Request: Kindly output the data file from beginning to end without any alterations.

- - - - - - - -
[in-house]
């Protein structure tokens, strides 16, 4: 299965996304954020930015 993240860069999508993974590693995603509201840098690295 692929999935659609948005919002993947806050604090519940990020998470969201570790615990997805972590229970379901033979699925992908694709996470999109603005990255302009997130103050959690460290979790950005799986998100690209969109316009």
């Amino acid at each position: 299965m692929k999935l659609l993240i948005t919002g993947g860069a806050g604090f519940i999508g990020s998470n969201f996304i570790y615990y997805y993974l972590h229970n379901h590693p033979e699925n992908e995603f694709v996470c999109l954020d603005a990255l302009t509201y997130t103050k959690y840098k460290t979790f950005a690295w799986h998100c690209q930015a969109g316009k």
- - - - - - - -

[in-house]
């Protein structure tokens, strides 16, 4: 299965996304954020930015 993240860069999508993974590693995603509201840098690295 692929999935659609948005919002993947806050604090519940990020998470969201570790615990997805972590229970379901033979699925992908694709996470999109603005990255302009997130103050959690460290979790950005799986998100690209969109316009």
């Amino acid at each position: 299965m692929k999935l659609l993240i948005t919002g993947g860069a806050g604090f519940i999508g990020s998470n969201f996304i570790y615990y997805y993974l972590h229970n379901h590693p033979e699925n992908e995603f694709v996470c999109l954020d603005a990255l302009t509201y997130t103050k959690y840098k460290t979790f950005a690295w799986h998100c690209q930015a969109g316009k």